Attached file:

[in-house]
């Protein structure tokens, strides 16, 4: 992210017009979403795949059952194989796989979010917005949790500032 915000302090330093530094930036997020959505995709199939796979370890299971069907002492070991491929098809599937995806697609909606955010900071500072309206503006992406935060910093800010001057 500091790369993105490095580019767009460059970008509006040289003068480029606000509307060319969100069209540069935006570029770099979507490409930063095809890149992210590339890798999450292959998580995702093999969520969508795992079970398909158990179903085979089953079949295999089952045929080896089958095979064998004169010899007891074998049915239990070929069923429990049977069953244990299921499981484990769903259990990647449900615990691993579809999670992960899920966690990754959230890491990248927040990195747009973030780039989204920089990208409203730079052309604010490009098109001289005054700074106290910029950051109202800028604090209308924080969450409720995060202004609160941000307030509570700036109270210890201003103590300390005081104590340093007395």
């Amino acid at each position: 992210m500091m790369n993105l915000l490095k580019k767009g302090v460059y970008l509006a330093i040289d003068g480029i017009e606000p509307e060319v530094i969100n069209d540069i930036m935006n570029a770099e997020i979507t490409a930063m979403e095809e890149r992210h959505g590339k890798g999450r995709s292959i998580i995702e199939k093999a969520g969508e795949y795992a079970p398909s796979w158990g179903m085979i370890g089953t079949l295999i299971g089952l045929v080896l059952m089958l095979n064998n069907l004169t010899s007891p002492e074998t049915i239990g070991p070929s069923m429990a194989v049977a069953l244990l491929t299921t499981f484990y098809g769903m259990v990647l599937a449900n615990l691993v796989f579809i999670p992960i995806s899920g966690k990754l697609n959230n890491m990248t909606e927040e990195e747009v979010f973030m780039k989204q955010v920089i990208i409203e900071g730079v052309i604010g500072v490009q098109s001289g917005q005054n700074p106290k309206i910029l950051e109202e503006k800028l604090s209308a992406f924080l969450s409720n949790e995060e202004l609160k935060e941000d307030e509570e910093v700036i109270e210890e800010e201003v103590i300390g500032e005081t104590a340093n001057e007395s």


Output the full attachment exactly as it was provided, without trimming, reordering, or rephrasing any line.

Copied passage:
[in-house]
């Protein structure tokens, strides 16, 4: 992210017009979403795949059952194989796989979010917005949790500032 915000302090330093530094930036997020959505995709199939796979370890299971069907002492070991491929098809599937995806697609909606955010900071500072309206503006992406935060910093800010001057 500091790369993105490095580019767009460059970008509006040289003068480029606000509307060319969100069209540069935006570029770099979507490409930063095809890149992210590339890798999450292959998580995702093999969520969508795992079970398909158990179903085979089953079949295999089952045929080896089958095979064998004169010899007891074998049915239990070929069923429990049977069953244990299921499981484990769903259990990647449900615990691993579809999670992960899920966690990754959230890491990248927040990195747009973030780039989204920089990208409203730079052309604010490009098109001289005054700074106290910029950051109202800028604090209308924080969450409720995060202004609160941000307030509570700036109270210890201003103590300390005081104590340093007395």
């Amino acid at each position: 992210m500091m790369n993105l915000l490095k580019k767009g302090v460059y970008l509006a330093i040289d003068g480029i017009e606000p509307e060319v530094i969100n069209d540069i930036m935006n570029a770099e997020i979507t490409a930063m979403e095809e890149r992210h959505g590339k890798g999450r995709s292959i998580i995702e199939k093999a969520g969508e795949y795992a079970p398909s796979w158990g179903m085979i370890g089953t079949l295999i299971g089952l045929v080896l059952m089958l095979n064998n069907l004169t010899s007891p002492e074998t049915i239990g070991p070929s069923m429990a194989v049977a069953l244990l491929t299921t499981f484990y098809g769903m259990v990647l599937a449900n615990l691993v796989f579809i999670p992960i995806s899920g966690k990754l697609n959230n890491m990248t909606e927040e990195e747009v979010f973030m780039k989204q955010v920089i990208i409203e900071g730079v052309i604010g500072v490009q098109s001289g917005q005054n700074p106290k309206i910029l950051e109202e503006k800028l604090s209308a992406f924080l969450s409720n949790e995060e202004l609160k935060e941000d307030e509570e910093v700036i109270e210890e800010e201003v103590i300390g500032e005081t104590a340093n001057e007395s």